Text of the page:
Private papers feel the heat
Bhutan Today, a daily, has gone biweekly recently. Bhutan Times, the first private newspaper in the country, is laying off seven employees shortly after which it will have only 24 staff. At the height of its success three years ago, it had 97 staff.
The private newspapers in Bhutan are going through what the managers say a “sustainability struggle”.
The managing director of Bhutan Times, Kaka Tshering, said the company does not want to keep many employees in the face of dwindling revenue generation.
He describes the newspaper business in Bhutan as fragile. The major source of revenue is advertisements, more than 80 percent of which comes from the government. And with several new entrants, the business has become really competitive, he says.
The print media owners and managers say the industry is no longer sustainable. They say it is already “bloated”. There are nine newspapers for a small readership. And the government advertisements on which all the newspapers depend for revenue are distributed without any clear-cut policy, often equitably without any rhyme or reason.
With more newspapers, most with pure commercial motive, entering the already saturated market, sustainability question will linger until a workable policy intervention is made by the authority concerned, a manager says.
Some newspaper managers say the current practice of the government distributing advertisements irrespective of the newspapers’ reach and circulation is one of the main impediments to the industry’s growth.
Kaka Tshering says the government distributes its advertisements on rotation among nine newspapers.
The chief executive of Bhutan Observer, Phuntsho Wangmo, says in such a situation, established newspapers suffer more due to higher cost of operation.
She says the government should put in place a policy to encourage media houses that try to promote the role of the media. And stringent criteria should be in place to run a newspaper as a business.
According to the managing director of Bhutan Today, Tenzin Dorji, his paper had to go biweekly because the market is not expanding as much as the new players. He said the operation cost of running a daily newspaper is extremely high.
The editor and chief executive of Business Bhutan, Tashi Dorji, says the sustainability of newspapers in the country is a big issue.
He says when media houses struggle with sustainability, it will lead to compromise in the editorial policies.
Tashi Dorji says that everyone is talking about issues concerning the survival of newspapers, but no one is talking about the industry’s growth, which is a more important issue.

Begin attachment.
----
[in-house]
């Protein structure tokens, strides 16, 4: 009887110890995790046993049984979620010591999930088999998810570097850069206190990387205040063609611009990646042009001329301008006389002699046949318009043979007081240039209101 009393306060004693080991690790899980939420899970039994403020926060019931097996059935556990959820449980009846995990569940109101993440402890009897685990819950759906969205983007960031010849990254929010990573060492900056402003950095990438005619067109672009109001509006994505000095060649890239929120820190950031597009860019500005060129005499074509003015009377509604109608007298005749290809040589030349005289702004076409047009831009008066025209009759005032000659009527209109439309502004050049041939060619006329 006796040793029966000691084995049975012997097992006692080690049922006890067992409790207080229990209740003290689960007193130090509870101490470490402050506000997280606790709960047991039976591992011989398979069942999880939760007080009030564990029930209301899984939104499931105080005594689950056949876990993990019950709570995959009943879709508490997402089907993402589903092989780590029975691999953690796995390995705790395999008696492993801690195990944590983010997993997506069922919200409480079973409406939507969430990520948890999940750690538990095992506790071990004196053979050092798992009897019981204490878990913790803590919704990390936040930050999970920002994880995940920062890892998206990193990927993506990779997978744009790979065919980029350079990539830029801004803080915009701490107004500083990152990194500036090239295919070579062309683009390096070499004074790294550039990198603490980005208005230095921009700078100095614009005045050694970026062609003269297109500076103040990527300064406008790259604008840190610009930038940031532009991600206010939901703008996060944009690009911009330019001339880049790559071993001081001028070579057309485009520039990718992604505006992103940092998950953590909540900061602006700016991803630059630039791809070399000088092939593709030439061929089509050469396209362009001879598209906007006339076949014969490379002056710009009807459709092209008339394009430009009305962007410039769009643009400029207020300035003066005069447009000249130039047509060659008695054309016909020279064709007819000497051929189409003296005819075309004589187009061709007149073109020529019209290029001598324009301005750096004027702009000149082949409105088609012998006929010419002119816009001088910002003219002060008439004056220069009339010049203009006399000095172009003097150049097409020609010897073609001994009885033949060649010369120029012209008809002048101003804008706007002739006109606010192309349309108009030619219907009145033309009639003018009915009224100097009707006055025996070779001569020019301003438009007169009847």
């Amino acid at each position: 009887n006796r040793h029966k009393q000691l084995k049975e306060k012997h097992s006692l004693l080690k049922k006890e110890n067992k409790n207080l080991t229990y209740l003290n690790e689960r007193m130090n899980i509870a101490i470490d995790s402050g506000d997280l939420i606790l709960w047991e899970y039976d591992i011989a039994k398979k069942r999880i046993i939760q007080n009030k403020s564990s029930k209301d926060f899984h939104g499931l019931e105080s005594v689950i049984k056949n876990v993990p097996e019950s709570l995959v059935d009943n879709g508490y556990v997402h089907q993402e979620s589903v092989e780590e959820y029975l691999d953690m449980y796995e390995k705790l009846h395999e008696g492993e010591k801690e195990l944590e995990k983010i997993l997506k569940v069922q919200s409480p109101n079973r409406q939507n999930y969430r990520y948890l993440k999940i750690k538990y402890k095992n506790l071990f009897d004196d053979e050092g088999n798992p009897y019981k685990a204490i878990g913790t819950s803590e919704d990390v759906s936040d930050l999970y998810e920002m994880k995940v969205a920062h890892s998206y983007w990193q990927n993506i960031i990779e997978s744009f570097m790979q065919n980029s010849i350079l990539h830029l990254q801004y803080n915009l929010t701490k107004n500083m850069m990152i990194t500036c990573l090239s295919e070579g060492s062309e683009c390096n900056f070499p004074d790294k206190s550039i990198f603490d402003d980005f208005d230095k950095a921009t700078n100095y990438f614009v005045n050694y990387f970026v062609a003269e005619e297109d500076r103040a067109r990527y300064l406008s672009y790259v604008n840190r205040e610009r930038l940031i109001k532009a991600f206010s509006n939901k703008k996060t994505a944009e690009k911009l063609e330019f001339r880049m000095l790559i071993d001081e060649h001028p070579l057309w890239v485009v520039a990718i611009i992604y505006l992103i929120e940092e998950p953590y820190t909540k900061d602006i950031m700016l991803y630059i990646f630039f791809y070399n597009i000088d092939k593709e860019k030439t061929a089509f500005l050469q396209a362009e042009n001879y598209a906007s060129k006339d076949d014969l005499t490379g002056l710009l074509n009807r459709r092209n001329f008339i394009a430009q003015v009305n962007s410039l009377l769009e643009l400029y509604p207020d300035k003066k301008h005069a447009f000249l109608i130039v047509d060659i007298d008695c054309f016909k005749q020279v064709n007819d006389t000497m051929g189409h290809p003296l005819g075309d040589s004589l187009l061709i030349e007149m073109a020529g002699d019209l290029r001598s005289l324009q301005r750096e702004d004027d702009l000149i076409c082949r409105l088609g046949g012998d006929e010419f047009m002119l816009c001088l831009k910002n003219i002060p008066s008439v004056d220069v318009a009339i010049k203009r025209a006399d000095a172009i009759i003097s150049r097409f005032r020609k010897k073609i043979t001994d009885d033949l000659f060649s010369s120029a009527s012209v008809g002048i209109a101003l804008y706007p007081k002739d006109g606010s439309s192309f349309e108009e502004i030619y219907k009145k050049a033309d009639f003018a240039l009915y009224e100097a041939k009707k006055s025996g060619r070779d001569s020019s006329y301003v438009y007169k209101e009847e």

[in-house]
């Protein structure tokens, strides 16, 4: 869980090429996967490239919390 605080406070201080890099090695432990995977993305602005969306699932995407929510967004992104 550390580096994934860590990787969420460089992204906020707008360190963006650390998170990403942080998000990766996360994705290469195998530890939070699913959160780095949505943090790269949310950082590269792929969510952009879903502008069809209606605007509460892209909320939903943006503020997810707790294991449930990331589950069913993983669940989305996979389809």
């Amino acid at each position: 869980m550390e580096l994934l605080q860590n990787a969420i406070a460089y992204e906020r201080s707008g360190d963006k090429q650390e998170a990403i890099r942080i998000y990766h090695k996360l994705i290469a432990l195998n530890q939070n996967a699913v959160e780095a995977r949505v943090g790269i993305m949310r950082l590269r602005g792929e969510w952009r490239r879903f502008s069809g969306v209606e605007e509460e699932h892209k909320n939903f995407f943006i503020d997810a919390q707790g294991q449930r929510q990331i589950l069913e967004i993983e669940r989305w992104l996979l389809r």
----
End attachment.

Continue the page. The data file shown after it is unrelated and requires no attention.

He says the ministry concerned should formulate a media policy that will ensure the industry’s growth in terms of competence and professionalism.
Tashi Dorji says that advertisement policy alone will not ensure the development and growth of the industry.
The draft policy on the government advertising drafted by Ministry of Information and Communications (MoIC) faced a stiff resistance from the young media houses. The policy seeks to find a professional system of placement of government advertisements and messages in the media.
According to the policy, the reach, circulation, and content of the papers will be considered for the placement of ads and messages. This, some newspapers said, would kill them. The policy was finally halted when a group of private newspapers approached the prime minister with their apprehensions about the policy. The prime minister said the policy would not come into force during his tenure. Therefore, the policy is still stuck with MoIC. However, the ministry is still trying to push the policy through.
Phuntsho Wangmo says given the current media situation, there is no place for the growth and development of good newspapers in the country. “I am in a dilemma whether to uphold the long-term vision of the newspaper or to focus on the issue of its survival,” she said.
Some of the media mangers said the current practices in the print media industry, especially those concerning advertisements, are pushing the media to the lowest common denominator. The practice not only wastes the public money, but also takes a toll on the media industry’s expected professionalism and credibility.
They say that it is high time for the authorities concerned to decide and act to create an environment in which the media can not only proliferates in number but also thrive and grow.
In the meantime, as much as the issue of sustainability, some private newspapers in the country are plagued by the lack of professionals.